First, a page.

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Tin_Lunchbox

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About Tin_Lunchbox

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  1. Well, that's a bummer. It seems a way different conclusion than what the regulation says. The webpage there says "video games and digital drives" are not eligible for media rate. A "digital drive" like an traditional IDE hard-drive I could understand that, it's not what is referred to as "media," is it? As for a USB thumb-drive, I guess I would in fact consider that "media." The prohibition is only on games, so one may still media mail Basic Math and Spelling and Word Zapper etc.
  2. Thanks for the link. Yeah, it is basically impossible to rationally argue that Atari or other systems' cartridges are not computer-readable media containing prerecorded information, but when your local postal party pooper pounces, what are you going to do? Hire a lawyer and file a lawsuit? Bring the entire place to a standstill for ten minutes while you argue about your rights? I guess not. EDIT: However I should say if you were running a used games business, or AtariAge store for that matter, in which the shipping costs were really damaging your bottom line, you could make a call or email to the regional post office HQ, and get them to send you a statement saying it was okay. That you could then print out and wave threateningly at the local clerk.
  3. Okay, thanks Random Terrain. Only 50 cents each in store credit and that only for the Atari ones, but they also offer reimbursement for your shipping in store shipping credit. I see where they advise against trying to ship media mail because "the post office" is cracking down on it, but cartridges are media! I will probably try it that way because it's so cheap, and they should let you. The main thing was I didn't fancy just throwing them away.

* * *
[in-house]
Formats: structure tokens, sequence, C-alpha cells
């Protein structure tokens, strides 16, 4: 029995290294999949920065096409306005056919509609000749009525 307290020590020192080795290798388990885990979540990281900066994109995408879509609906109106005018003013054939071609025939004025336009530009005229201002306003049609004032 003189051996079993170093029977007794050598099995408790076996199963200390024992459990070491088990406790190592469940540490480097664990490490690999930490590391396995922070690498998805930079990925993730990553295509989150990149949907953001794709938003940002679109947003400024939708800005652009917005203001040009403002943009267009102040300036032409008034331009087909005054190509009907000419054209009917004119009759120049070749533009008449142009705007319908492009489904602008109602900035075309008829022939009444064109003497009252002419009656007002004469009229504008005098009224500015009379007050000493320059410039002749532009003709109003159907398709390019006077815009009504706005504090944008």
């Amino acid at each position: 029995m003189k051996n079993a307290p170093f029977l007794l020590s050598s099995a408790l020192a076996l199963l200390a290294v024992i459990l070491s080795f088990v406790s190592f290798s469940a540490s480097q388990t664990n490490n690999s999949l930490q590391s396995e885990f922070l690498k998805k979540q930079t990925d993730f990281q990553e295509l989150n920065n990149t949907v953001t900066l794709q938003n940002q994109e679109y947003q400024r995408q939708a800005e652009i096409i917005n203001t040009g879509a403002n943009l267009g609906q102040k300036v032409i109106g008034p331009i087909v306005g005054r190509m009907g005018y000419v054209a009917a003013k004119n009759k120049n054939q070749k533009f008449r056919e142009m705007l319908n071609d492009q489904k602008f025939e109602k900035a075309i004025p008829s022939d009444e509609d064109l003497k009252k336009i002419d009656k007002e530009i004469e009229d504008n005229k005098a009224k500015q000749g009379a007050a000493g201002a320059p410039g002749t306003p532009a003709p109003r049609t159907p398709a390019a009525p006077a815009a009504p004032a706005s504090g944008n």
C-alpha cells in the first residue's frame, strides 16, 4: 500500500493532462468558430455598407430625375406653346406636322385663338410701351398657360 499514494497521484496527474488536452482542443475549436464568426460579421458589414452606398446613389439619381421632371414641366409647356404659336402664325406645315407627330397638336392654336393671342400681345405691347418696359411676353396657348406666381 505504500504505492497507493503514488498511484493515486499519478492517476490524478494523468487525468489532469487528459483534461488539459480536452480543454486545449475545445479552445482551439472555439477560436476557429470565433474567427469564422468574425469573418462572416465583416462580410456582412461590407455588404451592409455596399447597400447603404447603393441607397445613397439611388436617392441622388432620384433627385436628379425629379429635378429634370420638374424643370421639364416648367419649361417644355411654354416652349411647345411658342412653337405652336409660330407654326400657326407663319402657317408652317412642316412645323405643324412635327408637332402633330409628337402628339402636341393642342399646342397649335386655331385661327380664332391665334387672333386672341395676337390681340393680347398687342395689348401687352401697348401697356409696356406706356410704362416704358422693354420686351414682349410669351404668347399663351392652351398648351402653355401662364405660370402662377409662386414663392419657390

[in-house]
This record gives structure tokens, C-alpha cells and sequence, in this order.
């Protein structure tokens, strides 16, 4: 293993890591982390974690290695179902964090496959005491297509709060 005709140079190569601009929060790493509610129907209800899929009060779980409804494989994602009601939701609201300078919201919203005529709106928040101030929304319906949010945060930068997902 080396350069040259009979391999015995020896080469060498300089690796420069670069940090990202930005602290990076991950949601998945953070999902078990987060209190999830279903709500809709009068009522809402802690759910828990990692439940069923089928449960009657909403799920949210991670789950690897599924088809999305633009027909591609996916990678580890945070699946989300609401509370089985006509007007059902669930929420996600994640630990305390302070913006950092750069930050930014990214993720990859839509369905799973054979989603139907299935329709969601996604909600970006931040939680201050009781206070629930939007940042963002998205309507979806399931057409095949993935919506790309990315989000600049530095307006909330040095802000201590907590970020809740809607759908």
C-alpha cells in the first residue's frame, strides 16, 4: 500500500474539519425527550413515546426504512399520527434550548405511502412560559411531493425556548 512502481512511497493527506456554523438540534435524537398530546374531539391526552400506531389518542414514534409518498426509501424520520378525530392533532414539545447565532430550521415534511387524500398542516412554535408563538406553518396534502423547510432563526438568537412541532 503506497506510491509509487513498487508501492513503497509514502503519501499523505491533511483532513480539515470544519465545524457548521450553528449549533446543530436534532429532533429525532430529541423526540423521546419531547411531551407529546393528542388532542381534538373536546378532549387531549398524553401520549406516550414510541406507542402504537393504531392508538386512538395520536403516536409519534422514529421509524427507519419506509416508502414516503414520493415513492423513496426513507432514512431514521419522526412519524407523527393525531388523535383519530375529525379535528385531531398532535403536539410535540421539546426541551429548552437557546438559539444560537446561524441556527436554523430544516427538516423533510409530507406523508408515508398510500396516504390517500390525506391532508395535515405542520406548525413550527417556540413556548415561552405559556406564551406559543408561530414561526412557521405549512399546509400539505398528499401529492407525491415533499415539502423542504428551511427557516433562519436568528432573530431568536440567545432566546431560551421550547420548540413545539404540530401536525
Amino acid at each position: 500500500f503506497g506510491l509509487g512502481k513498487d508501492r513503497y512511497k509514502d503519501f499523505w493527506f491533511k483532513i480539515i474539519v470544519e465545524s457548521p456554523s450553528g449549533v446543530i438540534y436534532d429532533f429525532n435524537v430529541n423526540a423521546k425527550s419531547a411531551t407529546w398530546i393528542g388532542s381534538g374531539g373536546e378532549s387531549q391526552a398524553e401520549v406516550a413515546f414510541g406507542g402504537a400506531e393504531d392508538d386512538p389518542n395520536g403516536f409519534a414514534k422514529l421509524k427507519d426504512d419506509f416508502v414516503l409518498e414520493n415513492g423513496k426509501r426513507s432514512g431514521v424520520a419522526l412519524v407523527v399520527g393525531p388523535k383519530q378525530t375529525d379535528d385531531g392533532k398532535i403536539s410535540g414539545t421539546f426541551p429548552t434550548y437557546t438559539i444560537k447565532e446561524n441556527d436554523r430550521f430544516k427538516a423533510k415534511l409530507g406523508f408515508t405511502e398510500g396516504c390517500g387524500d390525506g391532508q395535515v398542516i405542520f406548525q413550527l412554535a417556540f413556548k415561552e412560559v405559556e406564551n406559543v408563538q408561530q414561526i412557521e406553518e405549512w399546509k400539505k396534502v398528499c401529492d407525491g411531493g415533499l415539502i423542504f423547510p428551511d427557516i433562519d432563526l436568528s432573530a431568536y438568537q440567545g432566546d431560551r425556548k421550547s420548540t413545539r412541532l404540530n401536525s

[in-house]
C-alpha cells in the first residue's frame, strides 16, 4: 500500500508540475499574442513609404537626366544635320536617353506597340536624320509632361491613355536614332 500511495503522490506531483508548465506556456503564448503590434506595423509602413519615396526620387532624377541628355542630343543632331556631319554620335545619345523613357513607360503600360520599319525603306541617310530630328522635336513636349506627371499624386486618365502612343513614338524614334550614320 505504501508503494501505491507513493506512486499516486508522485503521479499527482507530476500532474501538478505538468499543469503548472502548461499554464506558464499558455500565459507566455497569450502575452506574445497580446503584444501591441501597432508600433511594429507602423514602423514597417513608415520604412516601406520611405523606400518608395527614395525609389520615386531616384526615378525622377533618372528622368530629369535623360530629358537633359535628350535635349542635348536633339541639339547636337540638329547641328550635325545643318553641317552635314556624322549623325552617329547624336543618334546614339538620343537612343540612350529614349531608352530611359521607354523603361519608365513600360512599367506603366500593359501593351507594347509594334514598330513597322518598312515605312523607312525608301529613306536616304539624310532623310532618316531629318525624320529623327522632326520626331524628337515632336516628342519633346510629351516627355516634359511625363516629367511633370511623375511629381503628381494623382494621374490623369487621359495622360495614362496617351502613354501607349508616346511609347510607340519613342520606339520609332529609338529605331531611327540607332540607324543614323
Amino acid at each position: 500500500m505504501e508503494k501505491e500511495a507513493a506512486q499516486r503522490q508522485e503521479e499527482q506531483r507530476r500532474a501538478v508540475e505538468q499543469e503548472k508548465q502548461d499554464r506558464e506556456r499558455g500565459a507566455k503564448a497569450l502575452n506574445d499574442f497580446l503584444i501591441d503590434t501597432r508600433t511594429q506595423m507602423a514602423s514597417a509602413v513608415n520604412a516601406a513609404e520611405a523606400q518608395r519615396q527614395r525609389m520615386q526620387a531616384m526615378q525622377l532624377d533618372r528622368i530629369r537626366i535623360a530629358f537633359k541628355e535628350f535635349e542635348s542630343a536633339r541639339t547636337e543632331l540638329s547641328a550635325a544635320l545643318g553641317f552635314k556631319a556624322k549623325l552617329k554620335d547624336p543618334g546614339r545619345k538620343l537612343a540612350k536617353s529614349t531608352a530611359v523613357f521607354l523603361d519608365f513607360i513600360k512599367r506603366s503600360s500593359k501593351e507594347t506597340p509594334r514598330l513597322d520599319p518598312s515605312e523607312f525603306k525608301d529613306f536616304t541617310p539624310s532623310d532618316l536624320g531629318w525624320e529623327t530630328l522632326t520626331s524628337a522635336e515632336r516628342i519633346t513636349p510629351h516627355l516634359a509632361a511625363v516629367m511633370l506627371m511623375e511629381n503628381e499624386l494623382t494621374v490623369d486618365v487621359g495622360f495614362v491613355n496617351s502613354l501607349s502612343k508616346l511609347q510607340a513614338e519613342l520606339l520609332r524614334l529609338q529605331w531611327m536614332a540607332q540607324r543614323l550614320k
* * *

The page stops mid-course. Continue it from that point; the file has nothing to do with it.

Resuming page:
4. I'm not going to do any projects like that.
  5. No smart alecks, I am not looking for "use as drink coasters" or any arts & crafts suggestions. I really would just like to mail them to whomever for approximate cost of shipping or a little more so I don't just throw them in the garbage. I recently went through a box of loose cartridges and have seven that are non-working: 3 are Atari-style, 3 are Activision-style, and 1 is Turmoil. While I'm at it, for some reason long ago, I salvaged the ROMs for Maze Craze and Gopher from physically broken cartridges. If anybody wants those for some reason. Thank you!
  6. CharlieChaplin, I was one of the first customers and the cartridge and label were first-rate, but it was just a slick (I think) instruction sheet and there was no box, though of course if something comes through the mail there is a "package." I don't think mine was signed, but Tep392 numbered the cart (I think at my request) and that was really cool. Pac-Man Arcade is a great great retro development and worth way more than the $35 Tep392 charges. It's up there with Castle Crisis. It's an interesting proposition that some customers like a professional-seeming diskette as opposed to a cartridge. Tep392 could do that too if he is not too busy, and it would probably be inexpensiver. A nice shiny labeled diskette, the instruction sheet, maybe a Zip-Loc bag like APX used to do.